Four months into BETs, we began drafting a statement of purpose to clarify our mission as a group. The following month, we used the statement of purpose as a jumping off point to write a request for proposals (RFP). This writing process was a stark transition from our learning modules. It was the first time that we organized our thoughts as a group, and it was a powerful experience. After having read so many different statements of purpose, we had a sense of what we wanted write, but it was a true challenge to craft language that clearly conveyed our message to potential applicants. (We’ll never read a mission statement the same again!) Writing together helped us forge a group identity, which served as a guide for the rest of our grantmaking process.
We outlined our funding focus: “to support organizations that can efficiently contribute to the amelioration of inequities for our most vulnerable young people,” and our approach: “we are dedicated to forging connections with potential grantees to encourage collaboration and an ongoing relationship.” After finalizing the RFP, we sent it to five organizations AFF staff selected based on their existing funding relationship with AFF and fit with BETs’ funding focus.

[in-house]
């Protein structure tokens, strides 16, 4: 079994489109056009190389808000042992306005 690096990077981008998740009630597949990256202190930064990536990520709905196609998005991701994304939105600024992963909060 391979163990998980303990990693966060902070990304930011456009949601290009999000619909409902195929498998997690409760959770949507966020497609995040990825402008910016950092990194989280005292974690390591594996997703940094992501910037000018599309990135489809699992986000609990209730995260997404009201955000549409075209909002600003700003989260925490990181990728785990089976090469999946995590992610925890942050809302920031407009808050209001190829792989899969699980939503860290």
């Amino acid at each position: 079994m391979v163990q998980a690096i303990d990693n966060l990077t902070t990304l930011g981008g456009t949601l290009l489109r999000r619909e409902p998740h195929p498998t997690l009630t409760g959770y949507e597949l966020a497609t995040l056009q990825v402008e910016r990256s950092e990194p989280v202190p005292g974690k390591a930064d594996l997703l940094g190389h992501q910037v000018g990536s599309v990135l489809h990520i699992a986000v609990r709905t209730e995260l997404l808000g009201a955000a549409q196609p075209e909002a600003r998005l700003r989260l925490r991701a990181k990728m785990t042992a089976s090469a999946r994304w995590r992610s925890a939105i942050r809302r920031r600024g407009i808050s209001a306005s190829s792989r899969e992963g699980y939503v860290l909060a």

In an effort to counteract the inherent power imbalance between grantmakers and potential grantees, we prioritized open communication with the organizations. Not only was this fair, but it also afforded us an understanding of the grantmaker-grantee relationship in a way that is impossible to glean through paper proposals alone. We did this by assigning individual BETs liaisons for each organization that submitted a proposal. For most of us, this meant a phone call or email exchange with the organization to learn its values and culture. Our communication process had some unforeseen challenges. One BETs member had to weigh the pros and cons of accepting an invitation to a potential grantee-hosted event that would take place before a funding decision had been reached. While it would be an exciting personal opportunity, it might generate undue expectations for the grantee—and it was a level of access that other organizations wouldn’t get. After discussing it as a group, we decided that declining the invitation, while difficult, would be most in line with social justice principles.